TJ Dawes is an average guy. He takes the stage in an unassuming all black outfit, his only prop a water bottle and the only staging some simple lights. He could easily be mistaken for a member of the audience. TJ Dawes is an average guy, which is exactly why his story is so compelling.

The talkback is just the prescription you'll need after this show. Photo courtesy Firehall Arts.

The premise for Medicine, showing at Firehall Arts, is a little strange on first appearance. It involves Dawes’ experience with the psychotropic plant ayahuasca—though it’s no tale of debauchery or youthful exploration (though he does touch on that). It also involves the well-known Vancouver based Dr. Gabor Maté—but this isn’t a story about addiction, and while the title may be Medicine it isn’t really about sickness, at least not an easily identifiable one. At its roots, it’s just a story about an average guy, with maybe some non-average, but also completely understandable problems.

In 85 minutes on the stage, Dawes weaves a tale of introversion, neuroses, and longing. It is clear from the start that while Dawes appears ordinary he has an extraordinary amount of wit, awkward charm, and comedic timing. Medicine contains hilarious insights into the process of growing up—a process that in Dawe’s case, as in many others, spans well past adolescence—but also the stranger things in life, like alphabets and keyboards.

Medicine is captivating the whole way through but really starts to gain momentum around the halfway point when Dawes begins to delve into those things that set him apart. His story is interesting but he knows that it’s just one among many, and while extraordinary in many ways, it’s still one that anyone could relate to. What keeps the whole thing going though is Dawes unwavering candor and lack of pretension. It sounds strange, but Dawes somehow finds a way to turn his extraordinary experiences into the universally relatable moments. He makes his story of a weeklong retreat full of group therapy sessions and nights of hallucinations into something both novel and familiar to the audience all at once. It’s interesting, funny, and perfectly heartbreaking.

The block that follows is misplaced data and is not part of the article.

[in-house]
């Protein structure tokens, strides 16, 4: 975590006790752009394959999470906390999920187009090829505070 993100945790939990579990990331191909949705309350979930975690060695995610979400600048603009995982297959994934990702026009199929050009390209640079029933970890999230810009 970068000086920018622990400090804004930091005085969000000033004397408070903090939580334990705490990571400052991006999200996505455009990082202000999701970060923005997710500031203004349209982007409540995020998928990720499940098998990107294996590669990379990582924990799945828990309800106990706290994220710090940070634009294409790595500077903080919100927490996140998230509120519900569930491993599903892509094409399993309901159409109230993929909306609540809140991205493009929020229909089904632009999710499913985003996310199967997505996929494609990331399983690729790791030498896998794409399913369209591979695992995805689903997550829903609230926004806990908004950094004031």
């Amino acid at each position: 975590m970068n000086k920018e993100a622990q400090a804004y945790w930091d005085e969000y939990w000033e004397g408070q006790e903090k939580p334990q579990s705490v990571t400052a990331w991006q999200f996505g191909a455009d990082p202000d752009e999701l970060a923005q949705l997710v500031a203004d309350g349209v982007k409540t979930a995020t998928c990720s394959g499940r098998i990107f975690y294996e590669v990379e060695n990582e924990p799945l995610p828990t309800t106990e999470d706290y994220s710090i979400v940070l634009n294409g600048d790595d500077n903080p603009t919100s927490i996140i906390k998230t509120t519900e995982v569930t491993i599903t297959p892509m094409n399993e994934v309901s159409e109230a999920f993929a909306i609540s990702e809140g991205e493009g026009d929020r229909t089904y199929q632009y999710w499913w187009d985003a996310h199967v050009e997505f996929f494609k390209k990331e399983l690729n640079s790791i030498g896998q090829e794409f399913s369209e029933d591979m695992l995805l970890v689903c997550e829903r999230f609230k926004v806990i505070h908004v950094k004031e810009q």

Medicine is brilliant for being able to match the form to the content but of course that’s not what makes it hit home; it’s the fact Dawes makes you feel like you share the same story – you just wish you could tell it as well as he does.

N.B. For those who have the opportunity, the talkback session with Dawes and Dr. Gabor Maté is not to be missed.

Medicine is playing at Firehall Arts Centre through January 25. More info regarding tickets and talkback dates can be found here.

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